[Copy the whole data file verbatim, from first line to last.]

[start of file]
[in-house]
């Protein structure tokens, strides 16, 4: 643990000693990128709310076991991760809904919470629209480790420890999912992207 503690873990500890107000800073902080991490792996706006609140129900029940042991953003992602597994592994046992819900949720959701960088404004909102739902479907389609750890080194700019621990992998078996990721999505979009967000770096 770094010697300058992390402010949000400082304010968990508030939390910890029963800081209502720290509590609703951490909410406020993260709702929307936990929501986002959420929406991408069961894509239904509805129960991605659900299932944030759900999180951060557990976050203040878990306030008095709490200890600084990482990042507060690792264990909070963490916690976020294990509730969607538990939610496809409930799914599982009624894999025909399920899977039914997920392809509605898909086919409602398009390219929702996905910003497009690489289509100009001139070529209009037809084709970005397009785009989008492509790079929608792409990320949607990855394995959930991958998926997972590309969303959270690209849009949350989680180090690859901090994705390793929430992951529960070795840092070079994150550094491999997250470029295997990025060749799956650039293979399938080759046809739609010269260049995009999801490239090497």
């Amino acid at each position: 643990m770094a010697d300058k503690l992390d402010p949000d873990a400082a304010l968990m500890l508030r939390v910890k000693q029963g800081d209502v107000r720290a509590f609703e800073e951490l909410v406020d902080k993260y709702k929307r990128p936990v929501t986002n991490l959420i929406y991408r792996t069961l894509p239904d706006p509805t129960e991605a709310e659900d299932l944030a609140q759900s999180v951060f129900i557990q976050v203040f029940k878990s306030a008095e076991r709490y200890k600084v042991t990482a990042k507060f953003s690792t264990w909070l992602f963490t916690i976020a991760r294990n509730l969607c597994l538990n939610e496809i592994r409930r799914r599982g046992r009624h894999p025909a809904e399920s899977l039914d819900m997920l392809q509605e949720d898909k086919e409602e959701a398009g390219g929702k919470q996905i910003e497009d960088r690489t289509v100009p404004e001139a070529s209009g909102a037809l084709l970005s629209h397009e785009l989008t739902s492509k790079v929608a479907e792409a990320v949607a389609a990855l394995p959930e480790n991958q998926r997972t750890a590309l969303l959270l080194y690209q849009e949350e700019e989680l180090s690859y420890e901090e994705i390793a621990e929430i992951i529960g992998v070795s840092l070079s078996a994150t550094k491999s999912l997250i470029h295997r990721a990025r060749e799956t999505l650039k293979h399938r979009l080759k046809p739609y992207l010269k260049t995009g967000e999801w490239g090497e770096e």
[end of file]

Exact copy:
[in-house]
């Protein structure tokens, strides 16, 4: 643990000693990128709310076991991760809904919470629209480790420890999912992207 503690873990500890107000800073902080991490792996706006609140129900029940042991953003992602597994592994046992819900949720959701960088404004909102739902479907389609750890080194700019621990992998078996990721999505979009967000770096 770094010697300058992390402010949000400082304010968990508030939390910890029963800081209502720290509590609703951490909410406020993260709702929307936990929501986002959420929406991408069961894509239904509805129960991605659900299932944030759900999180951060557990976050203040878990306030008095709490200890600084990482990042507060690792264990909070963490916690976020294990509730969607538990939610496809409930799914599982009624894999025909399920899977039914997920392809509605898909086919409602398009390219929702996905910003497009690489289509100009001139070529209009037809084709970005397009785009989008492509790079929608792409990320949607990855394995959930991958998926997972590309969303959270690209849009949350989680180090690859901090994705390793929430992951529960070795840092070079994150550094491999997250470029295997990025060749799956650039293979399938080759046809739609010269260049995009999801490239090497």
């Amino acid at each position: 643990m770094a010697d300058k503690l992390d402010p949000d873990a400082a304010l968990m500890l508030r939390v910890k000693q029963g800081d209502v107000r720290a509590f609703e800073e951490l909410v406020d902080k993260y709702k929307r990128p936990v929501t986002n991490l959420i929406y991408r792996t069961l894509p239904d706006p509805t129960e991605a709310e659900d299932l944030a609140q759900s999180v951060f129900i557990q976050v203040f029940k878990s306030a008095e076991r709490y200890k600084v042991t990482a990042k507060f953003s690792t264990w909070l992602f963490t916690i976020a991760r294990n509730l969607c597994l538990n939610e496809i592994r409930r799914r599982g046992r009624h894999p025909a809904e399920s899977l039914d819900m997920l392809q509605e949720d898909k086919e409602e959701a398009g390219g929702k919470q996905i910003e497009d960088r690489t289509v100009p404004e001139a070529s209009g909102a037809l084709l970005s629209h397009e785009l989008t739902s492509k790079v929608a479907e792409a990320v949607a389609a990855l394995p959930e480790n991958q998926r997972t750890a590309l969303l959270l080194y690209q849009e949350e700019e989680l180090s690859y420890e901090e994705i390793a621990e929430i992951i529960g992998v070795s840092l070079s078996a994150t550094k491999s999912l997250i470029h295997r990721a990025r060749e799956t999505l650039k293979h399938r979009l080759k046809p739609y992207l010269k260049t995009g967000e999801w490239g090497e770096e």